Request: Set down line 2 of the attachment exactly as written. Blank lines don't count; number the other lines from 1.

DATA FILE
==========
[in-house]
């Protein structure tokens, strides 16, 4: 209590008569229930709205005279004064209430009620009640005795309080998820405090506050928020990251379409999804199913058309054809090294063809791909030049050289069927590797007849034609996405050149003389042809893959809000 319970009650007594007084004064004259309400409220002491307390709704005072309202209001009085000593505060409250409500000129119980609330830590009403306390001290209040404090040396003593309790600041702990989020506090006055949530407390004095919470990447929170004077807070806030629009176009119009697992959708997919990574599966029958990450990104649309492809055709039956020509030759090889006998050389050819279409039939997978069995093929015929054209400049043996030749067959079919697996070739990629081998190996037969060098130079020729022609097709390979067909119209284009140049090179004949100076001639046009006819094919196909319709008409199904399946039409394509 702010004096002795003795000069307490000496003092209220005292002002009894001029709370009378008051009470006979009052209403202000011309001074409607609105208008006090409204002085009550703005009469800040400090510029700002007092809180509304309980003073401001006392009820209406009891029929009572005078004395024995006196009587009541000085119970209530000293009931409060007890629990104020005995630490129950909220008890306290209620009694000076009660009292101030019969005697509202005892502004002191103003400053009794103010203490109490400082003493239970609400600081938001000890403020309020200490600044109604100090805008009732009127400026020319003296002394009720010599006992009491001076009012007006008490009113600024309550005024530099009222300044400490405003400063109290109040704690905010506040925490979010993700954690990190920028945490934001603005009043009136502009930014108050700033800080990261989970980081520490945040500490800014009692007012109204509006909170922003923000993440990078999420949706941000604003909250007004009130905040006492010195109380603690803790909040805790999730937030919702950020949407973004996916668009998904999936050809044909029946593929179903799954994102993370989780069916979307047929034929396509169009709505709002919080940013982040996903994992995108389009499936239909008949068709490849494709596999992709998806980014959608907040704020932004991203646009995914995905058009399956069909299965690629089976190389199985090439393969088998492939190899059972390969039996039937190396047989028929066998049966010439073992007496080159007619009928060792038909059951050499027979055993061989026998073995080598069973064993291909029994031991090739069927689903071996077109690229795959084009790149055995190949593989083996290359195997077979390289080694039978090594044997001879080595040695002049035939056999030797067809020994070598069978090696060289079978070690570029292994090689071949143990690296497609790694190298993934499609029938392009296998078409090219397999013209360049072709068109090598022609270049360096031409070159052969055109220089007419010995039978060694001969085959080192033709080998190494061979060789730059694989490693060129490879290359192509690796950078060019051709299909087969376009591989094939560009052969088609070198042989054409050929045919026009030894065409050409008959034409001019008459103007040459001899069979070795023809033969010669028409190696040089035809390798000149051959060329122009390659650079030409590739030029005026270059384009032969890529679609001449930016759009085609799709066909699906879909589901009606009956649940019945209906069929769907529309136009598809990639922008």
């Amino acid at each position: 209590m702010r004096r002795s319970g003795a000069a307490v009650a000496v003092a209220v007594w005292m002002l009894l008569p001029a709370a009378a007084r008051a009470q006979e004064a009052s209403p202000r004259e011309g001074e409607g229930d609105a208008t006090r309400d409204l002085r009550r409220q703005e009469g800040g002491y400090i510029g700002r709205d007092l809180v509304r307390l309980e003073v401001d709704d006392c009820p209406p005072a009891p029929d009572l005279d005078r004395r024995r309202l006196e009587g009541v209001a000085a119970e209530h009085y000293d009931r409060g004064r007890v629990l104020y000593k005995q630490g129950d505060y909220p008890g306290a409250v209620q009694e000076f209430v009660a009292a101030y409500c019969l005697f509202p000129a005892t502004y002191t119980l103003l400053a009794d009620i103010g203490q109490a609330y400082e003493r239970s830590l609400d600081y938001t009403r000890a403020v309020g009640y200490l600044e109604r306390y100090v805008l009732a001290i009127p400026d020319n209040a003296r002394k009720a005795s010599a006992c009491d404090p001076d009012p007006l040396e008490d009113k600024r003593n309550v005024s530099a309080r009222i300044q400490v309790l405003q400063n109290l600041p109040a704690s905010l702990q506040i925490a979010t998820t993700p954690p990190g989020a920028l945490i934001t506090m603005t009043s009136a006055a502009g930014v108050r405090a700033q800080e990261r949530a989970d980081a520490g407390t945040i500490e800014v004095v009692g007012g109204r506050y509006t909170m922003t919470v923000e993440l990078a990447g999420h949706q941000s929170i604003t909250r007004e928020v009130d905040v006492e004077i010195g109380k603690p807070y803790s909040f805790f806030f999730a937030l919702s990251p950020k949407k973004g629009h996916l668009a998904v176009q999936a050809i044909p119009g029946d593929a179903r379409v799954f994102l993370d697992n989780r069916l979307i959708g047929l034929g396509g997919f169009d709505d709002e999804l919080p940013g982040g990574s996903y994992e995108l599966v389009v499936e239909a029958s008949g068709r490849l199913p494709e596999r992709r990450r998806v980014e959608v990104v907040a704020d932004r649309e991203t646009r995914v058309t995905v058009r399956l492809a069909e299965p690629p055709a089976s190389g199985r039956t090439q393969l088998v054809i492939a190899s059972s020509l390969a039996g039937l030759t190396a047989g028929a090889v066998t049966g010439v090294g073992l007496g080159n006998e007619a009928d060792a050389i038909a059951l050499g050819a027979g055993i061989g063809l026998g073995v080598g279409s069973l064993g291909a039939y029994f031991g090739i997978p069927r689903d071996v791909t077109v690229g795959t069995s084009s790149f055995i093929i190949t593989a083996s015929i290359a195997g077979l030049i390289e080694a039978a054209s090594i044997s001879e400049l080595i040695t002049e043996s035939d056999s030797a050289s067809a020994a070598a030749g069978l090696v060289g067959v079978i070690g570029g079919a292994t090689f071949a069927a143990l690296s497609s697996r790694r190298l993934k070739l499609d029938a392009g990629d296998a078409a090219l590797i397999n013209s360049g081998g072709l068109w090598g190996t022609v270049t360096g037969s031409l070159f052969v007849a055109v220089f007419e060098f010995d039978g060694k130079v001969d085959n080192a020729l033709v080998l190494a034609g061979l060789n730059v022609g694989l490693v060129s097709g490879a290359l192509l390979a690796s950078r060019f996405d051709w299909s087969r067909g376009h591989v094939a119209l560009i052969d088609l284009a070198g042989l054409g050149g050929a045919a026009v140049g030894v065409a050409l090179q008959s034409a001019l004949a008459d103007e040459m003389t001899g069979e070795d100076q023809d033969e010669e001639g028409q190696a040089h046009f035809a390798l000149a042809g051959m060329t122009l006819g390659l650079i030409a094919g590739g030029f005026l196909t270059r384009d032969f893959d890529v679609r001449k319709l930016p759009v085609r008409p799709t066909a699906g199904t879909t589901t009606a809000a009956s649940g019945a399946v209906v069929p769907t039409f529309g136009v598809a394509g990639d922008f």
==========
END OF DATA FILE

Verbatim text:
């Protein structure tokens, strides 16, 4: 209590008569229930709205005279004064209430009620009640005795309080998820405090506050928020990251379409999804199913058309054809090294063809791909030049050289069927590797007849034609996405050149003389042809893959809000 319970009650007594007084004064004259309400409220002491307390709704005072309202209001009085000593505060409250409500000129119980609330830590009403306390001290209040404090040396003593309790600041702990989020506090006055949530407390004095919470990447929170004077807070806030629009176009119009697992959708997919990574599966029958990450990104649309492809055709039956020509030759090889006998050389050819279409039939997978069995093929015929054209400049043996030749067959079919697996070739990629081998190996037969060098130079020729022609097709390979067909119209284009140049090179004949100076001639046009006819094919196909319709008409199904399946039409394509 702010004096002795003795000069307490000496003092209220005292002002009894001029709370009378008051009470006979009052209403202000011309001074409607609105208008006090409204002085009550703005009469800040400090510029700002007092809180509304309980003073401001006392009820209406009891029929009572005078004395024995006196009587009541000085119970209530000293009931409060007890629990104020005995630490129950909220008890306290209620009694000076009660009292101030019969005697509202005892502004002191103003400053009794103010203490109490400082003493239970609400600081938001000890403020309020200490600044109604100090805008009732009127400026020319003296002394009720010599006992009491001076009012007006008490009113600024309550005024530099009222300044400490405003400063109290109040704690905010506040925490979010993700954690990190920028945490934001603005009043009136502009930014108050700033800080990261989970980081520490945040500490800014009692007012109204509006909170922003923000993440990078999420949706941000604003909250007004009130905040006492010195109380603690803790909040805790999730937030919702950020949407973004996916668009998904999936050809044909029946593929179903799954994102993370989780069916979307047929034929396509169009709505709002919080940013982040996903994992995108389009499936239909008949068709490849494709596999992709998806980014959608907040704020932004991203646009995914995905058009399956069909299965690629089976190389199985090439393969088998492939190899059972390969039996039937190396047989028929066998049966010439073992007496080159007619009928060792038909059951050499027979055993061989026998073995080598069973064993291909029994031991090739069927689903071996077109690229795959084009790149055995190949593989083996290359195997077979390289080694039978090594044997001879080595040695002049035939056999030797067809020994070598069978090696060289079978070690570029292994090689071949143990690296497609790694190298993934499609029938392009296998078409090219397999013209360049072709068109090598022609270049360096031409070159052969055109220089007419010995039978060694001969085959080192033709080998190494061979060789730059694989490693060129490879290359192509690796950078060019051709299909087969376009591989094939560009052969088609070198042989054409050929045919026009030894065409050409008959034409001019008459103007040459001899069979070795023809033969010669028409190696040089035809390798000149051959060329122009390659650079030409590739030029005026270059384009032969890529679609001449930016759009085609799709066909699906879909589901009606009956649940019945209906069929769907529309136009598809990639922008």